Judge fears Yale has forgotten commitment to free expression
- A federal judge with ties to Yale University is deeply concerned about developments in recent years that “have challenged Yale’s commitment to freedom of expression.”
- U.S. Circuit Judge Jose Cabranes reminds administrators of Yale's 1974 Woodward Report endorsing free expression, fretting that the document has been forgotten amidst demands to stifle "uncivil" speech and "distasteful" speakers.
A federal judge with ties to Yale University is deeply concerned about developments in recent years that “have challenged Yale’s commitment to freedom of expression.”
In an essay for the Yale Law & Public Policy Review, U.S. Circuit Judge Jose A. Cabranes (who previously served as Yale’s first general counsel) asserts that the recent decision by Encounter Books to republish hard copies of the Woodward Report, a document affirming Yale’s commitment to freedom of expression that was partially adopted as official school policy in 1975, underscores the degree to which free speech and due process are currently endangered at the Ivy League institution.
Cabranes says it is “bad news” that Encounter feels the need to reprint the report today, calling it an indication that the support for free expression articulated in the Woodward Report has faded in the face of calls for trigger warnings and safe spaces, shaming of invited guest speakers who hold “distasteful” views, adoption of bias reporting systems, and removal of due process from sexual assault investigations.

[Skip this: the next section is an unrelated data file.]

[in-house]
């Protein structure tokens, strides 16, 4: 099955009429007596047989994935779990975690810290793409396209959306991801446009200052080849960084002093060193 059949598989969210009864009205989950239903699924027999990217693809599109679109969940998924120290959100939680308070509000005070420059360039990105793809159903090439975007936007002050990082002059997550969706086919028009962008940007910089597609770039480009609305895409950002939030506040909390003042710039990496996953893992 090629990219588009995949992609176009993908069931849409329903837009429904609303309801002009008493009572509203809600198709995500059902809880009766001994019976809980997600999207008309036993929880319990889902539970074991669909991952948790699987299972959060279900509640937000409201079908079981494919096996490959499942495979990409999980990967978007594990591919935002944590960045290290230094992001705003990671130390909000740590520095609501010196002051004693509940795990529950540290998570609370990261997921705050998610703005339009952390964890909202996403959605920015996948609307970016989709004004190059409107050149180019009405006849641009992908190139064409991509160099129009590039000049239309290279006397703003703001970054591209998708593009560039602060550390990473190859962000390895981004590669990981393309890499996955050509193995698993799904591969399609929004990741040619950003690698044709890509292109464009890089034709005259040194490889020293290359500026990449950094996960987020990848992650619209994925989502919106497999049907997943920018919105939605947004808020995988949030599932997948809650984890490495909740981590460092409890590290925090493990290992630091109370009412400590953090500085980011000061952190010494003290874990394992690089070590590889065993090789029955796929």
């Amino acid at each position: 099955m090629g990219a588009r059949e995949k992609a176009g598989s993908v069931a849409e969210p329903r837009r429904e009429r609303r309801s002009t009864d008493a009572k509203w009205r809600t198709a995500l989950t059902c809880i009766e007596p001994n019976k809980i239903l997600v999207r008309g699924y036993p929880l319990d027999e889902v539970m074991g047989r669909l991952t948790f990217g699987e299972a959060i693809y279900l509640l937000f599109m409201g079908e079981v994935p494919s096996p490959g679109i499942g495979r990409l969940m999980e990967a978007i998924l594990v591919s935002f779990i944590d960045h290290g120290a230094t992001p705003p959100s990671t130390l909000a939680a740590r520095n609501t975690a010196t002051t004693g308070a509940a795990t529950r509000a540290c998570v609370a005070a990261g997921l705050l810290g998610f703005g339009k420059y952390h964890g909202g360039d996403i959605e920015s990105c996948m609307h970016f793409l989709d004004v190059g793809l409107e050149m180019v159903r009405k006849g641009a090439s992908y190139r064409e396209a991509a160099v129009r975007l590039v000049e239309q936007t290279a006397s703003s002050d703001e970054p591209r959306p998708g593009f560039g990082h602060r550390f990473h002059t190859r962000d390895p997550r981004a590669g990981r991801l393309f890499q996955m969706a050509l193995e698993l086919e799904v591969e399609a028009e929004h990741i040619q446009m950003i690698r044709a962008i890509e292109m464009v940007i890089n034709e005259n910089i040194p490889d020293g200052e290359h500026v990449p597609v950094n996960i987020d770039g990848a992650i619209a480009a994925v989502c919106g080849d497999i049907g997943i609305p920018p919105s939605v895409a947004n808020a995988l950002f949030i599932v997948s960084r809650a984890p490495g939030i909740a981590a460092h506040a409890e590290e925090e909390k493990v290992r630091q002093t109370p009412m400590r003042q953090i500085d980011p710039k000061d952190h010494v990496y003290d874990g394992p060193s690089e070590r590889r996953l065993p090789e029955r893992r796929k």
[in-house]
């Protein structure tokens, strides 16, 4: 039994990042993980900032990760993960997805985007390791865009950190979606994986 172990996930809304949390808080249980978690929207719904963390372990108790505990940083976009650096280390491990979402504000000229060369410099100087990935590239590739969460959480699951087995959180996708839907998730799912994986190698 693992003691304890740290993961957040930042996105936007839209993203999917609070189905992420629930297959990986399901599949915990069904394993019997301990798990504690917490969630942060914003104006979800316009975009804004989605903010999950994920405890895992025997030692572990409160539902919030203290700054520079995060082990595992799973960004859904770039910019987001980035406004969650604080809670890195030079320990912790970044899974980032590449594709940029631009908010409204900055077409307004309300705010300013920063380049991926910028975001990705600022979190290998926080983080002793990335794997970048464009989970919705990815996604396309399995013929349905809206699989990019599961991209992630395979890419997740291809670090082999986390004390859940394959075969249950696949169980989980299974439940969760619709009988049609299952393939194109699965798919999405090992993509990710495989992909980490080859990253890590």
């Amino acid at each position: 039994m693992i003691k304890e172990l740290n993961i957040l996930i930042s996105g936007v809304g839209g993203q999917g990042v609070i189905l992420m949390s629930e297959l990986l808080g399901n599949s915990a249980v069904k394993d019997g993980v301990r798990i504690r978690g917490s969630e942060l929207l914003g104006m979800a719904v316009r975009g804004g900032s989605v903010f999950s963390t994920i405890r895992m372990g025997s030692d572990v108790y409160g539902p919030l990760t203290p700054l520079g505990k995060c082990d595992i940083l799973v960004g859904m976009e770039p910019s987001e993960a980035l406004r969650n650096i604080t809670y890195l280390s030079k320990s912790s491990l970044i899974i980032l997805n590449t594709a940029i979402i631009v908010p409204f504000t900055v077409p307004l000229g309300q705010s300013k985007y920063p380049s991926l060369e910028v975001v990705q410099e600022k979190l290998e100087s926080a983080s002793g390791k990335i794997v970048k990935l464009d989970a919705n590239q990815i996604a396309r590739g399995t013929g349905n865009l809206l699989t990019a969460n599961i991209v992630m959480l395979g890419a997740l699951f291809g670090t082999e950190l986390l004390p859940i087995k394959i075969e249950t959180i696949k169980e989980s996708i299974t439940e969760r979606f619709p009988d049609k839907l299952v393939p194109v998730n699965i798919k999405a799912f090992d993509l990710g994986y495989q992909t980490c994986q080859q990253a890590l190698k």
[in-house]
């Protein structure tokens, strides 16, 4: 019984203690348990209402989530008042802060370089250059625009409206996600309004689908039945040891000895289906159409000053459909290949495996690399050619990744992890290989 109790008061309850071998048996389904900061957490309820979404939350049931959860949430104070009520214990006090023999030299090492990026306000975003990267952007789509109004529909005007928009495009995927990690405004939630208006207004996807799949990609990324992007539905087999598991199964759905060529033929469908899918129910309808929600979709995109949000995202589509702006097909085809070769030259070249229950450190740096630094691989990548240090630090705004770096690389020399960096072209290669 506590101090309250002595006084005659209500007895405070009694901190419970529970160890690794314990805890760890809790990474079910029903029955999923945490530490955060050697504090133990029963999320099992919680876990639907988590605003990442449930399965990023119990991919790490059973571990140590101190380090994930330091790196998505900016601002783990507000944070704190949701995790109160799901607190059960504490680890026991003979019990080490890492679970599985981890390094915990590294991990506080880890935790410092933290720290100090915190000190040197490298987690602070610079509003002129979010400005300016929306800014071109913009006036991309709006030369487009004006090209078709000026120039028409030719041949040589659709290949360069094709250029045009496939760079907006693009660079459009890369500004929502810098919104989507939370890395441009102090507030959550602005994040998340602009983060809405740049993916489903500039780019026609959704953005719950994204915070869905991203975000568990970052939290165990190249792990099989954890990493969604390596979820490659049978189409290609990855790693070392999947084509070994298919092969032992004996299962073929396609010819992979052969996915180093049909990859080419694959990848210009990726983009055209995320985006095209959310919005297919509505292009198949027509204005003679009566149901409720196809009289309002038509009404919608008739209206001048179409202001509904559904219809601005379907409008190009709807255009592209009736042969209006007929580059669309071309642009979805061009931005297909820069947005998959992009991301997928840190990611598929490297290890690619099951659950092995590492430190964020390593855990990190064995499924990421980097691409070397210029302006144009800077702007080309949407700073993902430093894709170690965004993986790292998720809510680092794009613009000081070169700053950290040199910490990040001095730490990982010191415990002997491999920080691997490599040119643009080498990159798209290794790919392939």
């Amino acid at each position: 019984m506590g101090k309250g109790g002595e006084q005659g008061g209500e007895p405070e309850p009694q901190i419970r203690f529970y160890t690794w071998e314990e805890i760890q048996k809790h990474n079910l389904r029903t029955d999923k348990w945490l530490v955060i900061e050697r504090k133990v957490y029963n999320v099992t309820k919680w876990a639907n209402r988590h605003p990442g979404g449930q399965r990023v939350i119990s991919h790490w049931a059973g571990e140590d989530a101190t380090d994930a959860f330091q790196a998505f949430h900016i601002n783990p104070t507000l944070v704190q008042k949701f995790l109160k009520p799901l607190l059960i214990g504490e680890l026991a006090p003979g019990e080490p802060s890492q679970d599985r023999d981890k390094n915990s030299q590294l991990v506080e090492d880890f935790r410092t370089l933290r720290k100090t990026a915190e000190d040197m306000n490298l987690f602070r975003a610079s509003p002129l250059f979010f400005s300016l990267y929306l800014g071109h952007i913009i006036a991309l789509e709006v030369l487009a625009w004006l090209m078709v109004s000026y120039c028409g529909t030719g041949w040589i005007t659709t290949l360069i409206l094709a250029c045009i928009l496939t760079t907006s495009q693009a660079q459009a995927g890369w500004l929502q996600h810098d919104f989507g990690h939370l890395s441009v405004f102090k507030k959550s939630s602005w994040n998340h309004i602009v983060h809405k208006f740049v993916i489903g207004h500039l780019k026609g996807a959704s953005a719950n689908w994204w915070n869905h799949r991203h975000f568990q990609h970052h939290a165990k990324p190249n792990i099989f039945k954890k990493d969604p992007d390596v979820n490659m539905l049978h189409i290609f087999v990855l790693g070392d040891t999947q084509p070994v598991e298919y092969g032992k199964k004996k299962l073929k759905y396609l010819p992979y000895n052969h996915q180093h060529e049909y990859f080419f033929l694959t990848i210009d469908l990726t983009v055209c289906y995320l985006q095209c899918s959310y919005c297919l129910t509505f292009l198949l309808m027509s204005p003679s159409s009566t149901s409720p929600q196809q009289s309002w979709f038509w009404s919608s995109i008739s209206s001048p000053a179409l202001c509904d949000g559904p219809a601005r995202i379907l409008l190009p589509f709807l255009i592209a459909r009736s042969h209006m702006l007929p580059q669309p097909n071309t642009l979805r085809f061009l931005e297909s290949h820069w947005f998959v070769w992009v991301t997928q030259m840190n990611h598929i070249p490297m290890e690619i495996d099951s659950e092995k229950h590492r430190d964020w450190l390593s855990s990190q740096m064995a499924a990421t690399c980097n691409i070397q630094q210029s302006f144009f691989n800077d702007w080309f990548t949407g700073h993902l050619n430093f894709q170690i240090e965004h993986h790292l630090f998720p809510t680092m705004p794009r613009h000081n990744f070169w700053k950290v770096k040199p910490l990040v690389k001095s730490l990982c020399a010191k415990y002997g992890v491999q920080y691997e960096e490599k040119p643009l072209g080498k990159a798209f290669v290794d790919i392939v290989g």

He also expresses concern that “Yale, along with other universities, has ostentatiously declared a commitment to ‘civility,’” pointing out that while the concept sounds innocuous enough on the surface, “problems arise when we are told that ‘uncivil’ speech has turned the campus, or parts of the campus, into a ‘hostile environment’—and, more dangerously still, when we are told that university officials have a duty to make campus ‘safe’ again by suppressing alleged incivility.”
“We can toss our hands up and say that the malaise so palpably evident at Yale is simply part of larger cultural phenomena, national and international,” Cabranes remarks, but argues that “those who care about Yale will also recall that Yale is supposed to lead by example, not to be swept along by a national tide.”
Indeed, Cabranes frets that the Woodward Report has “faded from view” not just metaphorically, but literally as well, pointing out that the seminal document “is accorded no more prominence on Yale’s website than any other report or regulation,” receiving as much attention as computing and field trip policies.
While he acknowledges that part of the reason for this has to do with efforts to “go green” by converting physical documents to digital versions, Cabranes contends that the conclusions drawn from the Woodward Committee are just as relevant today as they were in 1975, and that it is therefore uniquely important to make the report available in hardcopy.
“Despite repeated invocations of freedom of expression, it is clear that the current university leadership has been poorly advised on the Woodward Report’s commitment to freedom of expression in accordance with its own terms,” he states. “By its actions, Yale has effectively disavowed the Woodward Report’s fundamental premise that ‘[i]t may sometimes be necessary in a university for civility and mutual respect to be superseded by the need to guarantee free expression.’”
Cabranes does not think it is too late to turn the tide of curbed speech at Yale, however, pointing out that in addition to following the lead of speech-friendly schools like the University of Chicago, Yale must also protect the “bedrock principles of freedom of expression” as well as the “historic due process rights for those accused of misconduct.”
Cabranes closes by quoting former Yale President C. Vann Woodward, who warned in 1974 that “the university is in danger of sacrificing principle to expediency,” and urges Yale not to let that happen today.
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